First of all before I comment on "Clive" the teacher's comments (or in fact the
foundations apparent support of them) let me first say that I have absolutely
zero time for our Minister of Education in the UK (Mr Gove) or many his
policies .. however I.M.H.O. as a parent with a child in state school (thankfully a Grammar School) and with 4 nephews and nieces in state schools :
1. I think "Clive" especially as a teacher should be setting an example to both
children and his peers, this is not an "adult humour" forum its "meant" to be the CORE ASSET AND INTERFACE of an educational charitable foundation. Unlike its peers
in the U.S.A. this forum isn't C.O.P.P.A. compliant and many children and impressionable teenagers reading/posting will take the view that its fine to
insult figures of authority in this way. By all means post intellectual and rational critique of a persons professional performance/policies and before someone says "get a
life" .. this is not humour its personal abuse and moreover its pretty stupid to personally insult the guy in the govt. whose pen stroke is most able to help with the foundation's aims of getting pi's in to classrooms ! stupid !
2. Originally when I was a kid, IT in schools was driven fundamentally by teachers with an intense interest in personal computing and without the huge sums of money thrown around in schools nowadays on "ICT".
The result was that many of us were soldering, etching circuit boards and coding (albeit only in basic and Pascal) before we sat our O'Levels. Much of this was done by teachers after school in their own time who brought in their own computers (PET's, Acorn atoms, Apple 2's, TRS80's etc). That really has been with me throughout my career in finance at "C" level in international software/hardware firms, telco's and financial services. In simple terms I have gained a hell of a lot of benefit from great teachers who in their own time (so unpaid !) passed on their own interest and knowledge. P.S. I went to state school in a very poor part of the N.W. of England in the days before the government swilled vast sums of money around schools, teachers and paid trades union positions !.
3. Fast forward to today .. and we have something called ICT which as a parent it seems to me to be teaching how to use ms office and switch on a computer and not much more and moreover in the case of many state schools it's taught by teachers with little knowledge of computing (hardware or software) and even less interest in it.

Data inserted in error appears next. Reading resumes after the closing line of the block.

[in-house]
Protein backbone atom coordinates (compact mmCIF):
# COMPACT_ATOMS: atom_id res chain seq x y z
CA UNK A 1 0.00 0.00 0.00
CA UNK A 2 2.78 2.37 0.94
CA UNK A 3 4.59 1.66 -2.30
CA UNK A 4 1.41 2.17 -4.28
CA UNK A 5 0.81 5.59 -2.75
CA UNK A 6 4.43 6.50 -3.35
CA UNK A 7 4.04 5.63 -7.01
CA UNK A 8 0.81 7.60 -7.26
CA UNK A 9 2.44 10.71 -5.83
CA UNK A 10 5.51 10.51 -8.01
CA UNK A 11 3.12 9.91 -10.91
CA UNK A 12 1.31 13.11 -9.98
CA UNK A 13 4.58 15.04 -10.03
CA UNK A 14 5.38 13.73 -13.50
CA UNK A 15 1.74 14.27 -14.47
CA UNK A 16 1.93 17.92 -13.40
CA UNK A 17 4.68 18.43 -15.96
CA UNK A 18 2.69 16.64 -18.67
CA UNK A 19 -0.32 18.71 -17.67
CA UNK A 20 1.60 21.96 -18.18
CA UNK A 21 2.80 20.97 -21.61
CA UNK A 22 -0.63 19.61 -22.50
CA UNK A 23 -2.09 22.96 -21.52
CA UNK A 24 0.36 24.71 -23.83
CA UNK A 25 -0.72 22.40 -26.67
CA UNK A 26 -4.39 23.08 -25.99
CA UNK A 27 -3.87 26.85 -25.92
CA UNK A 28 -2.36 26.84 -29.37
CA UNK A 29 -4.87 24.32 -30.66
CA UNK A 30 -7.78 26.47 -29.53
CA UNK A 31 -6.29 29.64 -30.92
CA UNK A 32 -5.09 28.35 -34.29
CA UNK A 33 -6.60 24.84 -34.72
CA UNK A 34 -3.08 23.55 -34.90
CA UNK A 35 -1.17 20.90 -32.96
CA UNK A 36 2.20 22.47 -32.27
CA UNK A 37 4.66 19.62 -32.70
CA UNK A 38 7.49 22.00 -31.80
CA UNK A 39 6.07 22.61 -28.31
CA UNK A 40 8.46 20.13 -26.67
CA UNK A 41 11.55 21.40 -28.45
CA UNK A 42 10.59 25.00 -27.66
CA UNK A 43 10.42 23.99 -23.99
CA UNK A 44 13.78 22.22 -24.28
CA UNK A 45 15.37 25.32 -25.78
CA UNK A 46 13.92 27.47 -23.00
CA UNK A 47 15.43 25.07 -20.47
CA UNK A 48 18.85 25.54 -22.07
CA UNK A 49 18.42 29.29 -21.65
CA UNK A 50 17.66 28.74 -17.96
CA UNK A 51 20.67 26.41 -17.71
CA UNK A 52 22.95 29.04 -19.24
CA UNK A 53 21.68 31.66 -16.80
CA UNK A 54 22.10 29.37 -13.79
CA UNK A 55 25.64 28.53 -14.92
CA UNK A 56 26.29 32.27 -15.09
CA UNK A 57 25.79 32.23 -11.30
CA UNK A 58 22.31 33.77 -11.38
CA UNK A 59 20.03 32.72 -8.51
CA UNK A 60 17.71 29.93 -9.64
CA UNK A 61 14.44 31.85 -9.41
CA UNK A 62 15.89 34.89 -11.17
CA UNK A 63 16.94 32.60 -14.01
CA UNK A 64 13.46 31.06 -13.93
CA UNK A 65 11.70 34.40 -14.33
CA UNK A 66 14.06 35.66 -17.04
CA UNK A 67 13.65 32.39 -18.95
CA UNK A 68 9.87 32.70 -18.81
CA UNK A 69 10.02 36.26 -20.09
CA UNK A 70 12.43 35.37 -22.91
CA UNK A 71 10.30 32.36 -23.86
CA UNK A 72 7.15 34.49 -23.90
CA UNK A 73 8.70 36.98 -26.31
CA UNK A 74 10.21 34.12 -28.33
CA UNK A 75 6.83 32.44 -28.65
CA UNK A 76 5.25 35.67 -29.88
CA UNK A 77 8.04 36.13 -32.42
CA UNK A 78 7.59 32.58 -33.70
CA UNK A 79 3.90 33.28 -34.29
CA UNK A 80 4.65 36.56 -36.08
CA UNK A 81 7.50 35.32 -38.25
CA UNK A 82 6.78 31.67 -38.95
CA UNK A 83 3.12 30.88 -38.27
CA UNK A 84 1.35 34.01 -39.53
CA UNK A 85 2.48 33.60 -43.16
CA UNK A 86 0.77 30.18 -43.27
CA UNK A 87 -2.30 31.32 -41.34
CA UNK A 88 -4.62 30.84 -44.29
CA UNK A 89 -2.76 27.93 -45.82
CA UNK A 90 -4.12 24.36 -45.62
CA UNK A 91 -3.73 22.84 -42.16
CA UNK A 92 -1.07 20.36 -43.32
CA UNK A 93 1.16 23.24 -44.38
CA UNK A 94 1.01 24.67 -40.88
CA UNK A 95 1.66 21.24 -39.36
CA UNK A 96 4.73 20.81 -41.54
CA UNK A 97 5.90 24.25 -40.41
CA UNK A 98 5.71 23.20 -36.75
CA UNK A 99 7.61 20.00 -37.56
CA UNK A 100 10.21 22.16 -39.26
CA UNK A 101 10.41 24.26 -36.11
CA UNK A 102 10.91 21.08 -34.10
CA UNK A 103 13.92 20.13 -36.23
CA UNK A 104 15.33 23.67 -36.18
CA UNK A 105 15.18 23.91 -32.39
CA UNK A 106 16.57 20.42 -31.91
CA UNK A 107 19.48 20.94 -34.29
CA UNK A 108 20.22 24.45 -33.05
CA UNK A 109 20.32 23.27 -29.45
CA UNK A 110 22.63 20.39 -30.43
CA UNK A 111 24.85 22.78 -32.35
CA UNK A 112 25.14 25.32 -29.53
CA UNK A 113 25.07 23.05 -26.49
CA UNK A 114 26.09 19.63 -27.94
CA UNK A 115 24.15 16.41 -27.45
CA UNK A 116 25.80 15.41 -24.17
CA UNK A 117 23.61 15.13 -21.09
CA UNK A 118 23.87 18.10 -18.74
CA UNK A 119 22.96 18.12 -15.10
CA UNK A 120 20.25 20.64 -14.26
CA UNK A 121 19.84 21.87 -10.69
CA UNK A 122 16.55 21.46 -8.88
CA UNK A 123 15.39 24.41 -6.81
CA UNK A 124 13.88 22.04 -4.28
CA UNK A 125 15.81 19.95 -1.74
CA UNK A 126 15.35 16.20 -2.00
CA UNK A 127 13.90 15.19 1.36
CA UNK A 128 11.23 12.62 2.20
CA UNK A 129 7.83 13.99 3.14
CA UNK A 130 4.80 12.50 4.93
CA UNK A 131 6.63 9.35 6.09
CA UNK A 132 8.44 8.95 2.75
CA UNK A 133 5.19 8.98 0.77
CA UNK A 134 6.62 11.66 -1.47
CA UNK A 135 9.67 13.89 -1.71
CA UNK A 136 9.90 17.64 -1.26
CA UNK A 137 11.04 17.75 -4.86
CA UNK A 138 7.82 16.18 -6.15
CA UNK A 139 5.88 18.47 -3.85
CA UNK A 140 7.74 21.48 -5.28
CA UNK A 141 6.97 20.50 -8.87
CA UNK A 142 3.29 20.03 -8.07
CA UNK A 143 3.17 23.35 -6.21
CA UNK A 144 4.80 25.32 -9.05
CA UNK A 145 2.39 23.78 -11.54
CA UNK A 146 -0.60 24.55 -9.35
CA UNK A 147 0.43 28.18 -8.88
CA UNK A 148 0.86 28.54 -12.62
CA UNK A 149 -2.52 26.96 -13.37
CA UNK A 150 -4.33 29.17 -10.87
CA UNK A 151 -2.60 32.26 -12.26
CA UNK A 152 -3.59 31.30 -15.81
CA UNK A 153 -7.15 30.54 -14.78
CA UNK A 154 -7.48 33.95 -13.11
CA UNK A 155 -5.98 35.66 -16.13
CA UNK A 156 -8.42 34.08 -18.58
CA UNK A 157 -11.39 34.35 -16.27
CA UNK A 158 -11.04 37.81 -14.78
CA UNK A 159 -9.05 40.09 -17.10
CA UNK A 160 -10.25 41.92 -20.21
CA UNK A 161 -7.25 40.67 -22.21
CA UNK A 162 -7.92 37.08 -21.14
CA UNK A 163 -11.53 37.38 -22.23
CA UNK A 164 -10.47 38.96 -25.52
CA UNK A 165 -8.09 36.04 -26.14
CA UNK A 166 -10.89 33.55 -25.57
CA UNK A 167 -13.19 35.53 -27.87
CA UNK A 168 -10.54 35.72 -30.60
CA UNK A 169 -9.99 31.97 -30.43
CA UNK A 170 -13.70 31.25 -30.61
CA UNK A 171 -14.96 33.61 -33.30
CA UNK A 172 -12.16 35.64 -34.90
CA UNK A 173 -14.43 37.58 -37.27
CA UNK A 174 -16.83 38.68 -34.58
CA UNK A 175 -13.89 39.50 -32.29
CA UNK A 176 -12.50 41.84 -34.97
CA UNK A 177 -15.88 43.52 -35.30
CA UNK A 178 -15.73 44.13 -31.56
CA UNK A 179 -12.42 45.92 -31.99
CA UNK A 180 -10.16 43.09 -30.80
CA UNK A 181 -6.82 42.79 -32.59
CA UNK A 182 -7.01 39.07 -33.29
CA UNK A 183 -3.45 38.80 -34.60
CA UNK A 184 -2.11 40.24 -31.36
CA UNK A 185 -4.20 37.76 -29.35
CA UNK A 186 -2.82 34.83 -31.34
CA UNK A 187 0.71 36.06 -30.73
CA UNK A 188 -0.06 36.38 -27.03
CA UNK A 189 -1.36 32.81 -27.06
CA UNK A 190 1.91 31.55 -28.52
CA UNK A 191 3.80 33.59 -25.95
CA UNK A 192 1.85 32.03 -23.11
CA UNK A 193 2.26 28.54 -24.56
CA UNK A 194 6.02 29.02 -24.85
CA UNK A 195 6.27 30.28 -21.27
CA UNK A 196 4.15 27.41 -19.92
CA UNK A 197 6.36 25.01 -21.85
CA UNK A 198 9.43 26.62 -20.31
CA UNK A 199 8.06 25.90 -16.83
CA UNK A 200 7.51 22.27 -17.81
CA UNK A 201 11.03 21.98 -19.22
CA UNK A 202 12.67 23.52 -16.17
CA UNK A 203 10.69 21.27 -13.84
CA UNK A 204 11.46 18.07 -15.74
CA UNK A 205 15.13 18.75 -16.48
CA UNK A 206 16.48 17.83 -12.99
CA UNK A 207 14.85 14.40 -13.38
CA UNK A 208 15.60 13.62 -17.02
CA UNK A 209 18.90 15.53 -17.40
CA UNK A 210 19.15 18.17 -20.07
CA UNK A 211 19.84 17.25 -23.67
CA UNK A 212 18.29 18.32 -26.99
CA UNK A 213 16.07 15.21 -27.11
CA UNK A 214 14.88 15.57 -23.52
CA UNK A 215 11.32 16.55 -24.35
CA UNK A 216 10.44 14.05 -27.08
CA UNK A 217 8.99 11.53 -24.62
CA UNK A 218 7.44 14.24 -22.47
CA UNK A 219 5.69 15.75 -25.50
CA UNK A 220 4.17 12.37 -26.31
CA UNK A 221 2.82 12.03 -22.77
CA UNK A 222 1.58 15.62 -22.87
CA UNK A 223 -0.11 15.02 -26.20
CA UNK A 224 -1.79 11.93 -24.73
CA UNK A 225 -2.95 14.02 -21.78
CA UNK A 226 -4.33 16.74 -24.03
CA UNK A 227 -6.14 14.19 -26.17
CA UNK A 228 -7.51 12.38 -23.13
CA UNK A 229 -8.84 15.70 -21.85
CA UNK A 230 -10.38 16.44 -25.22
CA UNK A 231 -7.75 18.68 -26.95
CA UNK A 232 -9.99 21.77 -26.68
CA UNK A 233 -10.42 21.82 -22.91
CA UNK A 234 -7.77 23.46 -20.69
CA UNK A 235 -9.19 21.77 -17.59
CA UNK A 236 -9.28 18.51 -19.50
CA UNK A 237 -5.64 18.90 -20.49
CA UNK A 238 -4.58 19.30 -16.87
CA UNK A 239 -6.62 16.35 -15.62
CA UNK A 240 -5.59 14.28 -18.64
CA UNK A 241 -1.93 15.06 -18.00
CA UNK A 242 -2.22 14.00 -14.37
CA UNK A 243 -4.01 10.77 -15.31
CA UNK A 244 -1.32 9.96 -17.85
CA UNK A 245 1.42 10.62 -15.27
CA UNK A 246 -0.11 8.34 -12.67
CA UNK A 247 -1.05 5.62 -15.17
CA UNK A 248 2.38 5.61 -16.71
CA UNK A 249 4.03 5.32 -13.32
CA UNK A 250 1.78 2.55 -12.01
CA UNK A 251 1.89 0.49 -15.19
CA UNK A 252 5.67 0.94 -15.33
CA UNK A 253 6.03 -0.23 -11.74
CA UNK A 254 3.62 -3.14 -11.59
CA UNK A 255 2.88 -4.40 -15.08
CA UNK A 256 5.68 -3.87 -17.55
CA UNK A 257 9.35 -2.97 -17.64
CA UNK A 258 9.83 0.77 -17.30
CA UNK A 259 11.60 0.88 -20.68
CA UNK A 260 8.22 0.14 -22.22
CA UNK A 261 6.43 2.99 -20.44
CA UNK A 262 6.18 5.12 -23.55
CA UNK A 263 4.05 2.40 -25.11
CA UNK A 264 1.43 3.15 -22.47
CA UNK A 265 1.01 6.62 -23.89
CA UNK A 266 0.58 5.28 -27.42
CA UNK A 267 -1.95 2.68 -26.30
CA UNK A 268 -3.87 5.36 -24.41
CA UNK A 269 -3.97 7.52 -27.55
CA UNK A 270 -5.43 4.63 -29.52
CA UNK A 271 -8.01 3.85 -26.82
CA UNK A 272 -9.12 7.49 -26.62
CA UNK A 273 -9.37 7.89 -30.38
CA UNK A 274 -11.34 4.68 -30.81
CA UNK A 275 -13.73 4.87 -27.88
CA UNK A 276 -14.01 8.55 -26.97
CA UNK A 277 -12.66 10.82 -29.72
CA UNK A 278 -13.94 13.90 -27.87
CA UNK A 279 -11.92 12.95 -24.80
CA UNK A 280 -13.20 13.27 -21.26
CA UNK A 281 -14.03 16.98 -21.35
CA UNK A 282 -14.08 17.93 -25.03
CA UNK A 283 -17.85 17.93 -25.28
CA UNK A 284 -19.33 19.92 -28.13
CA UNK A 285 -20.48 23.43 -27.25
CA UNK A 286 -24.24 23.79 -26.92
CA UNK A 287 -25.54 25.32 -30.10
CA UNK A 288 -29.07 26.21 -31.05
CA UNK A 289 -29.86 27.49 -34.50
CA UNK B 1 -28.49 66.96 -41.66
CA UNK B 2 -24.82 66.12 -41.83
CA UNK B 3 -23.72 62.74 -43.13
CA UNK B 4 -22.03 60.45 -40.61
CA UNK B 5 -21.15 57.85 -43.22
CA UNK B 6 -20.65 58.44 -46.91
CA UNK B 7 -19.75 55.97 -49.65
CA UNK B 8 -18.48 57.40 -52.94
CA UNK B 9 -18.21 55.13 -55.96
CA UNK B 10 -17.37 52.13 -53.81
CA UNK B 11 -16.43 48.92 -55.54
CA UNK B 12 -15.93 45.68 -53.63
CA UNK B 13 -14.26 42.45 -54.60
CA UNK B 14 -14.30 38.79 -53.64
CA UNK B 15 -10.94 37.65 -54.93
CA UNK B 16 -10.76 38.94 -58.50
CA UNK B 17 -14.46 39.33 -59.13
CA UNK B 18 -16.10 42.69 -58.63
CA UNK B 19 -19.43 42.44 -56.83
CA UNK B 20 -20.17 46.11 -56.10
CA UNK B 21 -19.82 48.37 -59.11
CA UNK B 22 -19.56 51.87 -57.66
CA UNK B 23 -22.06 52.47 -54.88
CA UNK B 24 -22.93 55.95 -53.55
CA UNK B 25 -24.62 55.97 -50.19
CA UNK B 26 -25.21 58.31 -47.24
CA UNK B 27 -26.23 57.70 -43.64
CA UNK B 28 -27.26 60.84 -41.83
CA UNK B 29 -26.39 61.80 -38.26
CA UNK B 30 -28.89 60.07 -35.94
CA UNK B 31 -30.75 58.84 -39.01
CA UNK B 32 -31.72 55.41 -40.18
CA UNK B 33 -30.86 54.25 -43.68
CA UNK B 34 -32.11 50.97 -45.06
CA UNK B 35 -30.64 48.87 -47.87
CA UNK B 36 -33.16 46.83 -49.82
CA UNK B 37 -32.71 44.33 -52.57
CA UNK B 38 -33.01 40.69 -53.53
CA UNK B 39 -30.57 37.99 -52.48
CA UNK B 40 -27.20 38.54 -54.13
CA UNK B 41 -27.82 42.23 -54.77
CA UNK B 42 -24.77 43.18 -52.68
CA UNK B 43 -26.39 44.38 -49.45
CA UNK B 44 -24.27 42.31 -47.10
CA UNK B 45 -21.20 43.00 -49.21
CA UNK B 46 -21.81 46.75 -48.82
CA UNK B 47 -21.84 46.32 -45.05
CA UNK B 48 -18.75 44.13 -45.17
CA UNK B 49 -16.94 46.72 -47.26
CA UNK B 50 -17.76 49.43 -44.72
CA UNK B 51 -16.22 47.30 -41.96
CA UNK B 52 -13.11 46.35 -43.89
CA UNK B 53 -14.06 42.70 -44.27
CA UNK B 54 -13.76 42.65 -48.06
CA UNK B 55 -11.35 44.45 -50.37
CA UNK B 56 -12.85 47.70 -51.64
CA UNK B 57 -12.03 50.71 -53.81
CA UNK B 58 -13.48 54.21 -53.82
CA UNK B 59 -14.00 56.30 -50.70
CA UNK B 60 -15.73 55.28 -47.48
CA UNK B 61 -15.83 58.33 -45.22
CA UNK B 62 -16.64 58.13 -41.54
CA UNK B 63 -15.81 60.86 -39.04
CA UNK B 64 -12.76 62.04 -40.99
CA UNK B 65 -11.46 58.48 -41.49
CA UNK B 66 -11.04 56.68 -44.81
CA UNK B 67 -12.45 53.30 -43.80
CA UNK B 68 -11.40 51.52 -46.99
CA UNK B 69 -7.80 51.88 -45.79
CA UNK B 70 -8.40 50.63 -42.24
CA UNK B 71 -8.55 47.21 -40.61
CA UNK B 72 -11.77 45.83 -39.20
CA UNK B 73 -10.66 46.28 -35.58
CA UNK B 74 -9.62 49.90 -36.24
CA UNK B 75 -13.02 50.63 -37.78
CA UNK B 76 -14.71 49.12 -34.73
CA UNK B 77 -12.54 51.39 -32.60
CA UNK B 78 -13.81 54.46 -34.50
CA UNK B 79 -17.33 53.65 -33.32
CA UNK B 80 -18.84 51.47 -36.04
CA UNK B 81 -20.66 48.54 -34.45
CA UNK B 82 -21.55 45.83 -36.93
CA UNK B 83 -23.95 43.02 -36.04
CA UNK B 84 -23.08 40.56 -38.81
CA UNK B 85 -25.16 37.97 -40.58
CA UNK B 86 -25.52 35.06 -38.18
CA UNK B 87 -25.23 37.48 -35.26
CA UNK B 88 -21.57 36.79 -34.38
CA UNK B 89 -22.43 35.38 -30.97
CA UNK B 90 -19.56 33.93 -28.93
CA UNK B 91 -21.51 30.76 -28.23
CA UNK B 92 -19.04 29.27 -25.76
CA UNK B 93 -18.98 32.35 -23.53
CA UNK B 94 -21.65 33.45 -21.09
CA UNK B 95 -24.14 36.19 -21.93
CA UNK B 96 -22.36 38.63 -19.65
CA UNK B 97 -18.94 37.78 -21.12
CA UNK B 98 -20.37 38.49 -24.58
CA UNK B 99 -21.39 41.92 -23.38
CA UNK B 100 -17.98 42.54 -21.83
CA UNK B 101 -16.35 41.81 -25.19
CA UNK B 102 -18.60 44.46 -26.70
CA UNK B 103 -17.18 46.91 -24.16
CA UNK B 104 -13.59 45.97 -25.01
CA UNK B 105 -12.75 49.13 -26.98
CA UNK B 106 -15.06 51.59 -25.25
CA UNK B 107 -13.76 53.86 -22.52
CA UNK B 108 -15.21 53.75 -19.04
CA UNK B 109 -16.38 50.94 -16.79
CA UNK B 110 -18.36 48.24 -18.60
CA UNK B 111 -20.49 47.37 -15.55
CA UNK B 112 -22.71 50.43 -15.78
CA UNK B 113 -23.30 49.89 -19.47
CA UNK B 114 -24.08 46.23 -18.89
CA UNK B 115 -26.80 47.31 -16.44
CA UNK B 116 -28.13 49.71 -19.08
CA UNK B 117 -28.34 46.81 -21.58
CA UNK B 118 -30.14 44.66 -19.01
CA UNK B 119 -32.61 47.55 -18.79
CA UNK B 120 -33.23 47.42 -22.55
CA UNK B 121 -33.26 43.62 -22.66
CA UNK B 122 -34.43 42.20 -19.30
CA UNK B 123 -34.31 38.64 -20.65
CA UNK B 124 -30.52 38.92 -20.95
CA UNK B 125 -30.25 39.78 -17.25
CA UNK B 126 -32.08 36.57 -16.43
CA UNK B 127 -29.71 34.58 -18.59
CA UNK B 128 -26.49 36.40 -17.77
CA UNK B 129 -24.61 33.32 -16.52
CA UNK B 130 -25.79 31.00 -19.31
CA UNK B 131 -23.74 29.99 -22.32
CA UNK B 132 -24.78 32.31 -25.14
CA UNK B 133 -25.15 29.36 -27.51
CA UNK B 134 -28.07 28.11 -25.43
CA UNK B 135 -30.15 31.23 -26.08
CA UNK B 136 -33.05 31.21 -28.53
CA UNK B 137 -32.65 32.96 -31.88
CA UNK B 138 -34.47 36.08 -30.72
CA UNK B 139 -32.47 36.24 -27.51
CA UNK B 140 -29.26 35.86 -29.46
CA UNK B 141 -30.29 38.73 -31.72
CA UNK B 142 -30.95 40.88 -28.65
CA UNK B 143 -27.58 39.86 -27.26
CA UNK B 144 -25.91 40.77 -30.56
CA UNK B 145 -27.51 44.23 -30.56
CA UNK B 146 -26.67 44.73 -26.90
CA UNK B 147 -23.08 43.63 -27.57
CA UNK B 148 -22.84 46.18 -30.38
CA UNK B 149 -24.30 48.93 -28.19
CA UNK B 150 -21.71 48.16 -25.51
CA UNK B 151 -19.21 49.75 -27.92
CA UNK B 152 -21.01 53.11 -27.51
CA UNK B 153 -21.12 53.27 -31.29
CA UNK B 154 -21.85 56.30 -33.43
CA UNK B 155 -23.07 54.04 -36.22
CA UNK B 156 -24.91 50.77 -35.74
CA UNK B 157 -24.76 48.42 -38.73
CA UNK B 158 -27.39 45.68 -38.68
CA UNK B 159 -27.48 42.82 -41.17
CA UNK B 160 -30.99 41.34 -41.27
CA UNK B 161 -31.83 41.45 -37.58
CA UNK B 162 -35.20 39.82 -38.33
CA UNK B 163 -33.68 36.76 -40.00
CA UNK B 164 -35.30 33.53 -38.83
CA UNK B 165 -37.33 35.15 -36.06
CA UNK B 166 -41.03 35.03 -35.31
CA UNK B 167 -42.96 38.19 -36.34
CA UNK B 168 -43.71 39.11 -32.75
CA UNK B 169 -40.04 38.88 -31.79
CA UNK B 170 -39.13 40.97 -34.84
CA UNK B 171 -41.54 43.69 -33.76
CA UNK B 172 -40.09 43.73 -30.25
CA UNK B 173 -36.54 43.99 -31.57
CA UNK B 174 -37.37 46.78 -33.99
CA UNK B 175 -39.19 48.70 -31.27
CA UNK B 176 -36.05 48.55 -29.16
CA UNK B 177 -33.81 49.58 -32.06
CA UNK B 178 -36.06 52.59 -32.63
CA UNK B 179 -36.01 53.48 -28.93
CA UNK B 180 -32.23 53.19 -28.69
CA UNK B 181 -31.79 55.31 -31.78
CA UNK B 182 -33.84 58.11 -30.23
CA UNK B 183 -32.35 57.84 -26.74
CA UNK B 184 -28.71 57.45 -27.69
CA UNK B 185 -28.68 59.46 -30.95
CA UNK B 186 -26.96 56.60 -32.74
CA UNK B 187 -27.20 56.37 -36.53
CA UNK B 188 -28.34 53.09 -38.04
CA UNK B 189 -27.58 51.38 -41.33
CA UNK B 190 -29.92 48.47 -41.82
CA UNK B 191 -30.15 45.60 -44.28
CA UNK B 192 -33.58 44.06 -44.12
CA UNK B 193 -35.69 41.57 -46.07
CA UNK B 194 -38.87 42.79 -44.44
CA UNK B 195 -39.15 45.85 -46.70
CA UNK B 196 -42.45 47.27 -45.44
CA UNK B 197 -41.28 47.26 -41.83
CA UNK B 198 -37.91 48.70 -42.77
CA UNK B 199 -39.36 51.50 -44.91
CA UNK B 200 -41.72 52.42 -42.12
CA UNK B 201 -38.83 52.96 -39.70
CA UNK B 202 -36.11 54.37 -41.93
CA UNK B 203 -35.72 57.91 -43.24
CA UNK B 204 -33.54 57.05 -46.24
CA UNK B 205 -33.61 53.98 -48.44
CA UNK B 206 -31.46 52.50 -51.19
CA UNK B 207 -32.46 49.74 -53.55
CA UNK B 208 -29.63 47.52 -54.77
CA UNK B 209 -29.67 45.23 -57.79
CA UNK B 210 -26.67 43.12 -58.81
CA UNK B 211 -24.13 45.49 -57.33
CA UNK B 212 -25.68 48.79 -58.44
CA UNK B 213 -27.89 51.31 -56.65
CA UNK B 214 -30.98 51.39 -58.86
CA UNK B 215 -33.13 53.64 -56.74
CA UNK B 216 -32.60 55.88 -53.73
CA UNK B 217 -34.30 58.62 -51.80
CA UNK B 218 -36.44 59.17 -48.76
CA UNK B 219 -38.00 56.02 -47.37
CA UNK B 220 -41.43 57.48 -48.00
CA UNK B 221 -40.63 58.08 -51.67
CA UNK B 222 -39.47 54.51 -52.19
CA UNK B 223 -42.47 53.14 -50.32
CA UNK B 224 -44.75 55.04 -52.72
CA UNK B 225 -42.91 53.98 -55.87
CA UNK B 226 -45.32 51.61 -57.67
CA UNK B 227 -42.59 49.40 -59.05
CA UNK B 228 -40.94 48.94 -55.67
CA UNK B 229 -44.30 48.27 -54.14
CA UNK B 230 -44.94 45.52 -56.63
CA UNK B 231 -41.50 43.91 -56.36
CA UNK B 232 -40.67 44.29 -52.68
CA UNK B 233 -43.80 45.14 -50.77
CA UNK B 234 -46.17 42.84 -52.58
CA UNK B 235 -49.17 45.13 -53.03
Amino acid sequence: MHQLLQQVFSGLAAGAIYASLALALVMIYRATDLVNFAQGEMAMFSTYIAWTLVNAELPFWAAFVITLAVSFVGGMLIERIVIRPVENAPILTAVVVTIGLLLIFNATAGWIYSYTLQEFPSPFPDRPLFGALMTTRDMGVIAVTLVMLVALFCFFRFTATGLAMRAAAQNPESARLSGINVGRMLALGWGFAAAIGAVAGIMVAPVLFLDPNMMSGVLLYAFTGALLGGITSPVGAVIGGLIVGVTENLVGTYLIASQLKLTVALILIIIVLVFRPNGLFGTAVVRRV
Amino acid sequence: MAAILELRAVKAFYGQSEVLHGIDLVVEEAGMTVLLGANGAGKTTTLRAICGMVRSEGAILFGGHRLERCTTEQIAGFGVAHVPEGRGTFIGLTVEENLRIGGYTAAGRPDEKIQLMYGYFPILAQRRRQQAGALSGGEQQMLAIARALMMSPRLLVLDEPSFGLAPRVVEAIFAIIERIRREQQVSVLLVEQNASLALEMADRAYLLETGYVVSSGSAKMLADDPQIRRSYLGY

(usually the kids know more than the teachers).
Now not all state schools are like this in the school my child is at the teachers run (in their own time) after school classes in basic electronics and programming ...
However, sadly my 4 nephews and nieces just have ICT taught by teachers whose
prime skillset is English or P.E. and with zero interest and not much more knowledge of the subject. (the reason I will be buying a couple of pi's for them for my father to teach them) so although there are no after hours classes for them at school instead my father will be running them !
In terms of the Pi, from what I have seen money isn't an issue in the vast majority of schools, pi's cost circa £40 each (cased and psu) and all schools nowadays that I have seen are kitted out with pc's keyboards, TFT's en mass .. so 10 pi's is £400 which all schools will have no issue in finding if we are honest .. the real issue is finding schools with teachers with an interest in pushing for them to be bought and with the
interest and basic knowledge to use and teach using them.
4. On to the current government's policies and the foundations goals - The current govt. to its credit has recognised that the standard of both teaching and course content for "ICT" in the UK is very poor across the board and very patchy from school
to school and has committed to do something about it ...
... here should be where the foundation come in to lobby our Education Minister ... so lets hope "Clive" the teacher can set a better example going forward.
5. It's a sad statistic that the 200 best performing schools in the UK are private or the few grammar schools that are left .. and sadly you can see this also in the enquiries to the foundation where enquires about the pi from private schools are running at 5x the rate of those from state schools (whose numbers are vastly greater).
.. now none of this is a money issue or a curriculum issue IMHO its a lack of interest, knowledge, imagination and commitment from many state schools.
hope it helps